SAN FRANCISCO (#1015) – For months now Sailing Illustrated has been reporting that a new Olympic Laser rig was coming. World Sailing has declined to confirm or deny; indeed, Submission 22 that was adopted by WS on Monday as the decision for the 2024 Olympic Classes says the Laser class would be "retained" but makes no mention of a new rig – mast and sail.
While the Laser hull (maybe) will be retained, not likely the rig. Put it in the same category as the Nacra 17 that was "retained" for the 2020 Olympic even though, as Paul Henderson said on our Tuesdays with TFE webcast yesterday, "about the only thing about the Nacra that was retained was the logo on the sail."
One hears this is the long, and the short, of the new Laser rig:
Julian Bethwaite (AUS, designer also of the Olympic 49er and 49er FX), was originally working on a project with the Hong Kong company, Up Marine, to develop a new entry level singlehander. The project never came to fruition.
For the new boat Mr Bethwaite was working on a new rig with carbon mast and fully-battened mylar sail. He was testing the new rig on Laser hulls.
PSA, the Australian Laser builder, got involved and worked on development of the new rig with Julian thinking that it would be a nice upgrade for the Laser. He started it 3 or 4 years ago.
Julian and PSA could never reach an agreement on compensation for the development work and things did not move forward.
Julian, seeing that there was a lot more money in developing a new rig for a Laser than in developing an entire new class, started shopping the new rig around, including to WS President Kim Anderson and others at World Sailing. Mr Andersen, then chairman of the WS equipment committee, liked it. Someone did a photoshopped mock-up on how the sail could look (image, above).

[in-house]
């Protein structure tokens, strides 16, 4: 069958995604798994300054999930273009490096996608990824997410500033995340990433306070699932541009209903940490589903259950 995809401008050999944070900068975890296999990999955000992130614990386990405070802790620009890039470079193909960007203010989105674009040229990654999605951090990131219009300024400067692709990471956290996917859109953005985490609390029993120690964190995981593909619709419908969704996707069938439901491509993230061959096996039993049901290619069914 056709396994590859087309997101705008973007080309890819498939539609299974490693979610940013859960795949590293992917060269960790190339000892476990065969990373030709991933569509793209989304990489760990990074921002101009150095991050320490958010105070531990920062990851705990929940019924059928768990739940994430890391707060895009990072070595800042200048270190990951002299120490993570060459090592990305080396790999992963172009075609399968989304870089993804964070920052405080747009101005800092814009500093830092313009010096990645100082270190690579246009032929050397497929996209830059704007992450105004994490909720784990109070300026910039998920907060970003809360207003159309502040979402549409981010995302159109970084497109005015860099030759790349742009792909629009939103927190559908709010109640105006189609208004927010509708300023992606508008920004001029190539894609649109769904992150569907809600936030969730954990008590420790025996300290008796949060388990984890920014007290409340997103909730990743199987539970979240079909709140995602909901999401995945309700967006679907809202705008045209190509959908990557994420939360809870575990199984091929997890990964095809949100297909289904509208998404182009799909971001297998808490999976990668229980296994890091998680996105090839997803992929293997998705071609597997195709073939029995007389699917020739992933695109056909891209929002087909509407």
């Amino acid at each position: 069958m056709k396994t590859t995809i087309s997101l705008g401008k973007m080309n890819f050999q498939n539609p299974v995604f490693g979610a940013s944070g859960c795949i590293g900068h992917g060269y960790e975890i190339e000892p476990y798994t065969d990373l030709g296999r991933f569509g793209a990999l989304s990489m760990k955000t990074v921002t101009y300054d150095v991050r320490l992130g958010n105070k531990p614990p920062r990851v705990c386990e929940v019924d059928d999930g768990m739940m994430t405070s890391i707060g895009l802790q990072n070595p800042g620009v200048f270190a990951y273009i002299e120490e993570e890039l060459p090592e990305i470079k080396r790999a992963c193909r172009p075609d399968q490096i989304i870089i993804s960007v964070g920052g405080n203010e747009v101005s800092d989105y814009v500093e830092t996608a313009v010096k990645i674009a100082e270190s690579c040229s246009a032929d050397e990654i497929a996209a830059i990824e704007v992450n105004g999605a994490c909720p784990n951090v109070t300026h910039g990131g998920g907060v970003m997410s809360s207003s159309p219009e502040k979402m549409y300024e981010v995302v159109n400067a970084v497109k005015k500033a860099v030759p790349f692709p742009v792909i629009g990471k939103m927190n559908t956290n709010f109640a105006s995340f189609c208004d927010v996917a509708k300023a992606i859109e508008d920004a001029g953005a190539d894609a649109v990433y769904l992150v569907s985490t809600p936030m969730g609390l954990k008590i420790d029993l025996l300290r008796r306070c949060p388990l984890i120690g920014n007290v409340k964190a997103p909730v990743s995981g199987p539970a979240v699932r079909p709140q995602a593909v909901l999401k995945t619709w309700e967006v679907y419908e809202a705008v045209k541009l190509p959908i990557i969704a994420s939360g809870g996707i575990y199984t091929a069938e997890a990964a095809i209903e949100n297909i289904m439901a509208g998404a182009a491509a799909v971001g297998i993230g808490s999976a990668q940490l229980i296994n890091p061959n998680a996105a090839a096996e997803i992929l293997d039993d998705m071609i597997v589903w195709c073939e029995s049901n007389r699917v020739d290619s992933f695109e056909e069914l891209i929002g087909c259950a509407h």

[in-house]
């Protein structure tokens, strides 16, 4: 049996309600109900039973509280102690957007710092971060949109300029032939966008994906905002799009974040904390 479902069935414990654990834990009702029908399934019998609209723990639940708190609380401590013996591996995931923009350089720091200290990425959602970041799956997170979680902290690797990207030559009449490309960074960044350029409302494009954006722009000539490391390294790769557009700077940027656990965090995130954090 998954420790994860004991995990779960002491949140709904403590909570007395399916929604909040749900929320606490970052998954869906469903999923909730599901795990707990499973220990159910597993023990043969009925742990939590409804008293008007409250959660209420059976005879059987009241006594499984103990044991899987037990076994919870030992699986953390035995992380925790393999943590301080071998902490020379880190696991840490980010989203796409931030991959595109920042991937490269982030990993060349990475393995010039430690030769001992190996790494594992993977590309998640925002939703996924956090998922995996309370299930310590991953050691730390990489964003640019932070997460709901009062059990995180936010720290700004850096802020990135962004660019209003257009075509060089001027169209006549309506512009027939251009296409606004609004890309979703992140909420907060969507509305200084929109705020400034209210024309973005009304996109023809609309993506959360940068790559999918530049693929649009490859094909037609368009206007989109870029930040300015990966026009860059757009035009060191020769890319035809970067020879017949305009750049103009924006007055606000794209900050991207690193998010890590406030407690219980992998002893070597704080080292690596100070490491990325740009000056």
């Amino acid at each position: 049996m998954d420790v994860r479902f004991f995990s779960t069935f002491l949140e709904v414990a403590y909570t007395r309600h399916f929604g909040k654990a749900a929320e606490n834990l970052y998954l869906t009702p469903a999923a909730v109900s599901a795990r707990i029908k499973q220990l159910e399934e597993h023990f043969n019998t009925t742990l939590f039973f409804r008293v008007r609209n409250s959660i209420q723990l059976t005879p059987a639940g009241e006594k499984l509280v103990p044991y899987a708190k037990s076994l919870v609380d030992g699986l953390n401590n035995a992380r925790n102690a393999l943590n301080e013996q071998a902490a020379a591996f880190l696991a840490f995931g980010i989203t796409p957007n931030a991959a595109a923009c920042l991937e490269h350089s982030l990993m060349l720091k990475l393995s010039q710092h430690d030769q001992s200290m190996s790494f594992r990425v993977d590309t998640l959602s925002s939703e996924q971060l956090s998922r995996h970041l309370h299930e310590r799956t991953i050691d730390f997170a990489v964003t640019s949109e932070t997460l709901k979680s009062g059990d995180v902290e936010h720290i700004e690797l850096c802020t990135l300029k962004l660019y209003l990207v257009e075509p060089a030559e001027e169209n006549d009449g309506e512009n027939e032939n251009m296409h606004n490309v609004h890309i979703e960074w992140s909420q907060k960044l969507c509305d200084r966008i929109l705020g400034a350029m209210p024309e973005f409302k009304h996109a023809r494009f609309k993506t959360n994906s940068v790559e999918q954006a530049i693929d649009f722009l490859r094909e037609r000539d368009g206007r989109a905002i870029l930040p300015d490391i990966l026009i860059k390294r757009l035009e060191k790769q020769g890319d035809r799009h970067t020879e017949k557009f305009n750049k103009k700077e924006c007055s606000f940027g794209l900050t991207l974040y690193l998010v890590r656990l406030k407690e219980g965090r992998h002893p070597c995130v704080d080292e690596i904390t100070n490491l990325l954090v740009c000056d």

Julian pitched this as being his idea and that it could be a replacement for the current Laser rigs. Julian and PSA could not make a deal on the financial side of this.
Julian then approached the International Laser Class Association (ILCA) directly and was looking to have ILCA fund the development and enter into a long-term royalty arrangement to pay him for each rig and/or sail sold. Julian claimed that he had a patent on the rig, including the vang system and wanted a royalty for it.
If you know patents, from this stage to getting patents issued in all the sailing countries of the world will be many thousands of dollars and many months or years. Julian's patent application is in the review process and reportedly has been knocked back on 3 of the 4 claims that were presented as novel.
Julian is now working with Takao Otani, the Japanese Laser builder, to advance this project. The prototypes have been developed and that a promotion video will soon be available to show the new rig in action on the water.
SI believe's the main thrust of the foregoing is largely accurate. The business details we are less sure about; we are reaching out to Mr Bethwaite and World Sailing for comment and details. If any of our Dear Readers has more on all this, please do not hesitate to send it out way at firstname.lastname@example.org.
Then there was this attempt (nearby photo) at a similar rig, but it is "no longer available." Anyone have the deets on that one? Apparently it uses the same mast and boom as the original Laser.